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Success Factors of European Syndromic Surveillance Systems: A Worked Example of Applying Qualitative Comparative Analysis

Ziemann, A. ORCID: 0000-0002-5996-8484, Fouillet, A., Brand, H. and Krafft, T. (2016). Success Factors of European Syndromic Surveillance Systems: A Worked Example of Applying Qualitative Comparative Analysis. PLoS ONE, 11(5), e0155535. doi: 10.1371/journal.pone.0155535

Abstract

Introduction: Syndromic surveillance aims at augmenting traditional public health surveillance with timely information. To gain a head start, it mainly analyses existing data such as from web searches or patient records. Despite the setup of many syndromic surveillance systems, there is still much doubt about the benefit of the approach. There are diverse interactions between performance indicators such as timeliness and various system characteristics. This makes the performance assessment of syndromic surveillance systems a complex endeavour. We assessed if the comparison of several syndromic surveillance systems through Qualitative Comparative Analysis helps to evaluate performance and identify key success factors.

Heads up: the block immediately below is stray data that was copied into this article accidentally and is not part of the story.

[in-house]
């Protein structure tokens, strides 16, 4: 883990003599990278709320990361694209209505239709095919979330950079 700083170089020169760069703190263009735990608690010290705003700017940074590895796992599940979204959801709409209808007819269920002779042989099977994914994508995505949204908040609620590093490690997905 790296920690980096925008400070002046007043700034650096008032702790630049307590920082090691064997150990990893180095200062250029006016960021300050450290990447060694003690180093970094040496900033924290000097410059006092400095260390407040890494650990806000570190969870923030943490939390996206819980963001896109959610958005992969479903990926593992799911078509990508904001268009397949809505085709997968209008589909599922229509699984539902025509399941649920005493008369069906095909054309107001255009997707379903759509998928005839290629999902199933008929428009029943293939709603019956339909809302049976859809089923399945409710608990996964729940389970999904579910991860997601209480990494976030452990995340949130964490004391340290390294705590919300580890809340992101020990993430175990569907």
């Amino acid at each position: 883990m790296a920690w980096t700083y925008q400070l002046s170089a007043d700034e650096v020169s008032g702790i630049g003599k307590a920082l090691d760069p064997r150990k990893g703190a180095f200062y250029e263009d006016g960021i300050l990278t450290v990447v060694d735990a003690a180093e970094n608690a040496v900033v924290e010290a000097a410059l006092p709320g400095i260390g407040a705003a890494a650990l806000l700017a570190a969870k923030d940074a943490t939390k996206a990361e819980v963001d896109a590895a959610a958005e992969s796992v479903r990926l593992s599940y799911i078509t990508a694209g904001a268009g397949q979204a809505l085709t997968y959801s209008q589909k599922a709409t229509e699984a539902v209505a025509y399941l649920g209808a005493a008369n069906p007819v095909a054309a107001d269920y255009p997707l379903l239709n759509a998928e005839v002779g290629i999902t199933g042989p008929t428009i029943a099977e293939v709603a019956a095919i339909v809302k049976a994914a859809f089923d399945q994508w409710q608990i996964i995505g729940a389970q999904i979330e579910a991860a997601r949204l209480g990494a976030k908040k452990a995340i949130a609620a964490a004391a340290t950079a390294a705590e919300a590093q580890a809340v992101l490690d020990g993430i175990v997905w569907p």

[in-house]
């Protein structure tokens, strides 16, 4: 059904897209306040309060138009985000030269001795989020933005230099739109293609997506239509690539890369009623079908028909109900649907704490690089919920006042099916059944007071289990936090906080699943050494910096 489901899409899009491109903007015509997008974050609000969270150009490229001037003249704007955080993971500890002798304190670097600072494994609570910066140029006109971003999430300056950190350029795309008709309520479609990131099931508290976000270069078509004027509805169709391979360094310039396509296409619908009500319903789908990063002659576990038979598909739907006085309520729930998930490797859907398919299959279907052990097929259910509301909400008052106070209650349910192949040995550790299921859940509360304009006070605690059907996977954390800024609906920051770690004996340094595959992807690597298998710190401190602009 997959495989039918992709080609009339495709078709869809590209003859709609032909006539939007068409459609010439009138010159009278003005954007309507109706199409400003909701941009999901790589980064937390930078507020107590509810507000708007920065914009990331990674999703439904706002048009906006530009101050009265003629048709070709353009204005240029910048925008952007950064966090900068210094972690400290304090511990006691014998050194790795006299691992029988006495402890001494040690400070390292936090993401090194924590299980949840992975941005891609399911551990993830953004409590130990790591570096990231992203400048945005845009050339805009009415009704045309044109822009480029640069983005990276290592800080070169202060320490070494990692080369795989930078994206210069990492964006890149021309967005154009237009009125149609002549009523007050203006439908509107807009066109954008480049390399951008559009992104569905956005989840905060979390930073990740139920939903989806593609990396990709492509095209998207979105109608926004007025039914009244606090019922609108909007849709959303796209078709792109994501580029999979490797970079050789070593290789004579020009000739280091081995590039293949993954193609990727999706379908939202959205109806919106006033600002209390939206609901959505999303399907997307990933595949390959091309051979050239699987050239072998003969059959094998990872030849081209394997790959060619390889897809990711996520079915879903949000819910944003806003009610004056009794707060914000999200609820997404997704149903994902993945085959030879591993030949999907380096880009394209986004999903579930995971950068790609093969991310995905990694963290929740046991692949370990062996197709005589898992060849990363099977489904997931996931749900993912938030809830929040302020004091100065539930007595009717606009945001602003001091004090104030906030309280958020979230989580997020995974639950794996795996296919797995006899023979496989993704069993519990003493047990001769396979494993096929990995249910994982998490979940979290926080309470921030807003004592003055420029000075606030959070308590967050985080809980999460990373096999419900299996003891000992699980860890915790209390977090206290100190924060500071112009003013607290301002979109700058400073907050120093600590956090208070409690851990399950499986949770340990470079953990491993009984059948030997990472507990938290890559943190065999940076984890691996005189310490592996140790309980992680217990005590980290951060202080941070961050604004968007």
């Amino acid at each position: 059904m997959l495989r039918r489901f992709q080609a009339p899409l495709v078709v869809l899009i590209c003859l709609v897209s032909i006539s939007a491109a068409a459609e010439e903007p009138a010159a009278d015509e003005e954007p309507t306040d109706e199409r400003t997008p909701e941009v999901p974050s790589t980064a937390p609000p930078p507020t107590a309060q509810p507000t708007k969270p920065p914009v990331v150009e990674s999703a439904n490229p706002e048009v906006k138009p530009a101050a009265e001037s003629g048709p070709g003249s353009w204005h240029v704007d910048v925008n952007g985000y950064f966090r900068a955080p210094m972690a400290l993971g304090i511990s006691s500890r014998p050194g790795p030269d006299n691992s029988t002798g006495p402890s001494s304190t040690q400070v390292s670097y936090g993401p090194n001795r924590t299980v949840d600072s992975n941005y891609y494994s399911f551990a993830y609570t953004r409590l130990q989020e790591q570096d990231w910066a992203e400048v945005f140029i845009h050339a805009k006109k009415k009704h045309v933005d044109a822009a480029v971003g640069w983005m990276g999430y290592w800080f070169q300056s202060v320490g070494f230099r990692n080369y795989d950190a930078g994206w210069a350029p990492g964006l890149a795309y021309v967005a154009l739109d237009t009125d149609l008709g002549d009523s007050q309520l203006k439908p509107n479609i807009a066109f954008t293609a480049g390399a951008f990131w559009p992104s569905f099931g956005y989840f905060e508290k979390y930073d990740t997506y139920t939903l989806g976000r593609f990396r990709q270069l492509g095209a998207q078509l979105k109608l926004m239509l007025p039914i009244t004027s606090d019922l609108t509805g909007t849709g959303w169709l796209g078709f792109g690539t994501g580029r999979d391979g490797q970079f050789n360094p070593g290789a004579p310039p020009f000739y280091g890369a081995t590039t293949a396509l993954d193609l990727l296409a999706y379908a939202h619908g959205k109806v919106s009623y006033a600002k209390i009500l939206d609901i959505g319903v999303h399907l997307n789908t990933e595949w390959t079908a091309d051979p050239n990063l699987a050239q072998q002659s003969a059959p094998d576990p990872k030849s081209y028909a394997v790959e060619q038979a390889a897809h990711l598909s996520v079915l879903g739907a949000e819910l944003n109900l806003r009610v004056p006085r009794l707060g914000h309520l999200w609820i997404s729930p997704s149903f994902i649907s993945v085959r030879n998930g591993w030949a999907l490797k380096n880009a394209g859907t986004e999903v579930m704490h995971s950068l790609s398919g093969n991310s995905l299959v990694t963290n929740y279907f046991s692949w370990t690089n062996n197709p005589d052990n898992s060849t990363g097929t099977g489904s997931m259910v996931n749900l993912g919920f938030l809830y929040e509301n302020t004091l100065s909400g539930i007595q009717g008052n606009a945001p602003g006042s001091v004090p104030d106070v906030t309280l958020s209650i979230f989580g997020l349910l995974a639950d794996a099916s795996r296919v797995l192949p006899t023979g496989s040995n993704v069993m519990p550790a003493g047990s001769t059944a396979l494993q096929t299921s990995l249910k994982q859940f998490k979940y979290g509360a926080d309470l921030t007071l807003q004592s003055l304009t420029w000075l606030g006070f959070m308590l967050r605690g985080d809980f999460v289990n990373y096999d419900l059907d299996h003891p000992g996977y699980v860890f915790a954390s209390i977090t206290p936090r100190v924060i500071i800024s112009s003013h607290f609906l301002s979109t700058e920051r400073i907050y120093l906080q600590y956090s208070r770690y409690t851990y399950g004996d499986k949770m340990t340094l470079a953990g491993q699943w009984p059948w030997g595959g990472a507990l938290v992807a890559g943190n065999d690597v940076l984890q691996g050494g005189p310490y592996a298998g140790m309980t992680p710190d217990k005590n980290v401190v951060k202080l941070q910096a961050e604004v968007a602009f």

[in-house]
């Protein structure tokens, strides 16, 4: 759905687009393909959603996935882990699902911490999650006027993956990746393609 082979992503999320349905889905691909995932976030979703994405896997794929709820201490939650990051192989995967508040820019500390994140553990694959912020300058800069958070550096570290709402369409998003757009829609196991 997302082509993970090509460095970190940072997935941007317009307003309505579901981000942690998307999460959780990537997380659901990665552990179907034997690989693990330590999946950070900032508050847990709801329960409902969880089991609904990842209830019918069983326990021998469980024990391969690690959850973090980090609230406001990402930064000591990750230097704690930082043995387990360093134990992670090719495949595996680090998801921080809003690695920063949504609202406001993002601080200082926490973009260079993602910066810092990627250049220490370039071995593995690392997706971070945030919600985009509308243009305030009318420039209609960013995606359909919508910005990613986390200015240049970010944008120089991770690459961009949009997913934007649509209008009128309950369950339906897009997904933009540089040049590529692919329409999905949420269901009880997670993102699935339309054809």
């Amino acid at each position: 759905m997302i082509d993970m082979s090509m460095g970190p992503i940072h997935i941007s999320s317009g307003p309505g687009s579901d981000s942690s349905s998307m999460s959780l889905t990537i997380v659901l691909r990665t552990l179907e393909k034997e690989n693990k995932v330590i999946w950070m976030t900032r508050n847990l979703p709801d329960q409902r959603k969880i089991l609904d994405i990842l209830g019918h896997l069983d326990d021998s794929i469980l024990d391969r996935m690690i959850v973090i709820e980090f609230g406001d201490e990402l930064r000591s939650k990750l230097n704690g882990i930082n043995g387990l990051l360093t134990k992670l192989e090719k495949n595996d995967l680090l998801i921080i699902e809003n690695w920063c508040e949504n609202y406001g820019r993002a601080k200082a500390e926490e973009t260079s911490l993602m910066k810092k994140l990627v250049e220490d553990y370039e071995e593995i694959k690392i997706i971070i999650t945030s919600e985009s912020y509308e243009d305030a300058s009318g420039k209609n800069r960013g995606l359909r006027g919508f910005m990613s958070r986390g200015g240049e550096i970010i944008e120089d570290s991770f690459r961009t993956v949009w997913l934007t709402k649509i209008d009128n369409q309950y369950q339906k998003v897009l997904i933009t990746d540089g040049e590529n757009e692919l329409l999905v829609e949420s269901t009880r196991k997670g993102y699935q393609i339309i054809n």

Materials and Methods: We compiled case-based, mixed data on performance and characteristics of 19 syndromic surveillance systems in Europe from scientific and grey literature and from site visits. We identified success factors by applying crisp-set Qualitative Comparative Analysis. We focused on two main areas of syndromic surveillance application: seasonal influenza surveillance and situational awareness during different types of potentially health threatening events.

Results: We found that syndromic surveillance systems might detect the onset or peak of seasonal influenza earlier if they analyse non-clinical data sources. Timely situational awareness during different types of events is supported by an automated syndromic surveillance system capable of analysing multiple syndromes. To our surprise, the analysis of multiple data sources was no key success factor for situational awareness.

Conclusions: We suggest to consider these key success factors when designing or further developing syndromic surveillance systems. Qualitative Comparative Analysis helped interpreting complex, mixed data on small-N cases and resulted in concrete and practically relevant findings.

Publication Type: Article
Additional Information: © 2016 Ziemann et al. This is an openaccess article distributed under the terms of the Creative Commons Attribution License, which permits unrestricted use, distribution, and reproduction in any medium, provided the original author and source are credited.
Subjects: H Social Sciences > HD Industries. Land use. Labor > HD28 Management. Industrial Management
R Medicine > RA Public aspects of medicine > RA0421 Public health. Hygiene. Preventive Medicine
Departments: Business School > Management
Date Deposited: 25 Feb 2019 15:55
URI: https://openaccess.city.ac.uk/id/eprint/21455
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